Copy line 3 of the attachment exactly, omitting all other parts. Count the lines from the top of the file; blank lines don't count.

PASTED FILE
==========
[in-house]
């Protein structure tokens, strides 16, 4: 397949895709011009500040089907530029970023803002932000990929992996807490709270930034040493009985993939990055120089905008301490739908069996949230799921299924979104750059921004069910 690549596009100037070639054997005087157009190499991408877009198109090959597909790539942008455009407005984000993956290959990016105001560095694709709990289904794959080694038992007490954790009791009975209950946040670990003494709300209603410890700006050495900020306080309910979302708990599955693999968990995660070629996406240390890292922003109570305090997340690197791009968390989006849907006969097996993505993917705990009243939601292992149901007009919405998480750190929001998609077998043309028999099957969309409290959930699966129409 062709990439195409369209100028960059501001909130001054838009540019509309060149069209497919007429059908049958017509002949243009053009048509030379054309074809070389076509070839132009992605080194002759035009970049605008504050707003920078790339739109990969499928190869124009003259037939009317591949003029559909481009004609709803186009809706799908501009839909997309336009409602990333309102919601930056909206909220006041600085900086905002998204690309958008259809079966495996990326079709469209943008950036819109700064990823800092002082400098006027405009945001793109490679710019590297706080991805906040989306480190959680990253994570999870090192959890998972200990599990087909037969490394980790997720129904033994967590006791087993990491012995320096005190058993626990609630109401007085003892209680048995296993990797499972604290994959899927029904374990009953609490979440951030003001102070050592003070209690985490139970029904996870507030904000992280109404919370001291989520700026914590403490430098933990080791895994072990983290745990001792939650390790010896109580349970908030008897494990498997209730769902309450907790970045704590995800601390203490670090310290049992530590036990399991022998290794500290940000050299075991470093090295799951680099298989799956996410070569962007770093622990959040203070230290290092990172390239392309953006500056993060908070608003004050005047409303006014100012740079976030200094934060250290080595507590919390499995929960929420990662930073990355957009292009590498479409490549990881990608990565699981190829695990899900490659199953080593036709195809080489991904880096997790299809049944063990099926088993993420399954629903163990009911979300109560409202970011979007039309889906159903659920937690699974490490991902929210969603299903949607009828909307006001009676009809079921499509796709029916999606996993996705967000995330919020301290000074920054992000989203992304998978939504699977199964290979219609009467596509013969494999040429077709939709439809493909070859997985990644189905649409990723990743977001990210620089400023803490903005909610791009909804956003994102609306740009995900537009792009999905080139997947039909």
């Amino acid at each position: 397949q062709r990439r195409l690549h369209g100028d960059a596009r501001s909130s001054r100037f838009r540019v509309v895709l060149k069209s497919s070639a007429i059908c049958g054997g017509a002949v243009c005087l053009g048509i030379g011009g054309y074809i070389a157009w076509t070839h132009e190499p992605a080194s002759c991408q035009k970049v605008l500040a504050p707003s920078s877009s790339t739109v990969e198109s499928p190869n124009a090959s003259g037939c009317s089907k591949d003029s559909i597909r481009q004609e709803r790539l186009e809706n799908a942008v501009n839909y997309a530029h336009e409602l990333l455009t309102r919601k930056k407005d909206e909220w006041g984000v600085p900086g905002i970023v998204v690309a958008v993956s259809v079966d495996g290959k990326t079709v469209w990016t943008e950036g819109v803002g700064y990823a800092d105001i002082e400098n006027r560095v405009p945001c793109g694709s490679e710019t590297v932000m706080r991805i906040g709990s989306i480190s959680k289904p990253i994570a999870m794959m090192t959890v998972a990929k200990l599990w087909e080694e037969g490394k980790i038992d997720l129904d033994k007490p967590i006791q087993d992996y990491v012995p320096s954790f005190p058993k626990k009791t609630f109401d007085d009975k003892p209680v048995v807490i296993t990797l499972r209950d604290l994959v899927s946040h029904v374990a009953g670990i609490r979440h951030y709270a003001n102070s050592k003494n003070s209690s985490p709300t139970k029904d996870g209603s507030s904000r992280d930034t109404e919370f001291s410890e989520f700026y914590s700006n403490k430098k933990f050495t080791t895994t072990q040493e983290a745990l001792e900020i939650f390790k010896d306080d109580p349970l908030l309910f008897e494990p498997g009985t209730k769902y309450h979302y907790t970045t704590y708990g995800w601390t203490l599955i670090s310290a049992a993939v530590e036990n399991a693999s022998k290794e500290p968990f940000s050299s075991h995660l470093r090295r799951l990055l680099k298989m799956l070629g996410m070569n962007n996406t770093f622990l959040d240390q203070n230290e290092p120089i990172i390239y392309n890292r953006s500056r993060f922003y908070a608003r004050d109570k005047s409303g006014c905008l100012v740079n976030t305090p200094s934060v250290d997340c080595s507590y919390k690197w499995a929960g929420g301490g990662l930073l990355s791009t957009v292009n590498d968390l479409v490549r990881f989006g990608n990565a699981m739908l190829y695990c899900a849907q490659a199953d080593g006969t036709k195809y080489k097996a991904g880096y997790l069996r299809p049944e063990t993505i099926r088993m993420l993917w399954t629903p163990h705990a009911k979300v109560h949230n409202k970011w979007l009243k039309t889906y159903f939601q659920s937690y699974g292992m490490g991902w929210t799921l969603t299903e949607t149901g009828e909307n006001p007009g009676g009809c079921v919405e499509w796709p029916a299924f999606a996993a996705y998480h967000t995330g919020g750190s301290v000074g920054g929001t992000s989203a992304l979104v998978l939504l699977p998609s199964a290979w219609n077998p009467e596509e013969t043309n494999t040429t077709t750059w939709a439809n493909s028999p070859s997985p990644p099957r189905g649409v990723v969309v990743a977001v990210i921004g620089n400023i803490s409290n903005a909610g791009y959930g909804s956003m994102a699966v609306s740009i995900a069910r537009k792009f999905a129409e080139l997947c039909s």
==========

């Amino acid at each position: 397949q062709r990439r195409l690549h369209g100028d960059a596009r501001s909130s001054r100037f838009r540019v509309v895709l060149k069209s497919s070639a007429i059908c049958g054997g017509a002949v243009c005087l053009g048509i030379g011009g054309y074809i070389a157009w076509t070839h132009e190499p992605a080194s002759c991408q035009k970049v605008l500040a504050p707003s920078s877009s790339t739109v990969e198109s499928p190869n124009a090959s003259g037939c009317s089907k591949d003029s559909i597909r481009q004609e709803r790539l186009e809706n799908a942008v501009n839909y997309a530029h336009e409602l990333l455009t309102r919601k930056k407005d909206e909220w006041g984000v600085p900086g905002i970023v998204v690309a958008v993956s259809v079966d495996g290959k990326t079709v469209w990016t943008e950036g819109v803002g700064y990823a800092d105001i002082e400098n006027r560095v405009p945001c793109g694709s490679e710019t590297v932000m706080r991805i906040g709990s989306i480190s959680k289904p990253i994570a999870m794959m090192t959890v998972a990929k200990l599990w087909e080694e037969g490394k980790i038992d997720l129904d033994k007490p967590i006791q087993d992996y990491v012995p320096s954790f005190p058993k626990k009791t609630f109401d007085d009975k003892p209680v048995v807490i296993t990797l499972r209950d604290l994959v899927s946040h029904v374990a009953g670990i609490r979440h951030y709270a003001n102070s050592k003494n003070s209690s985490p709300t139970k029904d996870g209603s507030s904000r992280d930034t109404e919370f001291s410890e989520f700026y914590s700006n403490k430098k933990f050495t080791t895994t072990q040493e983290a745990l001792e900020i939650f390790k010896d306080d109580p349970l908030l309910f008897e494990p498997g009985t209730k769902y309450h979302y907790t970045t704590y708990g995800w601390t203490l599955i670090s310290a049992a993939v530590e036990n399991a693999s022998k290794e500290p968990f940000s050299s075991h995660l470093r090295r799951l990055l680099k298989m799956l070629g996410m070569n962007n996406t770093f622990l959040d240390q203070n230290e290092p120089i990172i390239y392309n890292r953006s500056r993060f922003y908070a608003r004050d109570k005047s409303g006014c905008l100012v740079n976030t305090p200094s934060v250290d997340c080595s507590y919390k690197w499995a929960g929420g301490g990662l930073l990355s791009t957009v292009n590498d968390l479409v490549r990881f989006g990608n990565a699981m739908l190829y695990c899900a849907q490659a199953d080593g006969t036709k195809y080489k097996a991904g880096y997790l069996r299809p049944e063990t993505i099926r088993m993420l993917w399954t629903p163990h705990a009911k979300v109560h949230n409202k970011w979007l009243k039309t889906y159903f939601q659920s937690y699974g292992m490490g991902w929210t799921l969603t299903e949607t149901g009828e909307n006001p007009g009676g009809c079921v919405e499509w796709p029916a299924f999606a996993a996705y998480h967000t995330g919020g750190s301290v000074g920054g929001t992000s989203a992304l979104v998978l939504l699977p998609s199964a290979w219609n077998p009467e596509e013969t043309n494999t040429t077709t750059w939709a439809n493909s028999p070859s997985p990644p099957r189905g649409v990723v969309v990743a977001v990210i921004g620089n400023i803490s409290n903005a909610g791009y959930g909804s956003m994102a699966v609306s740009i995900a069910r537009k792009f999905a129409e080139l997947c039909s």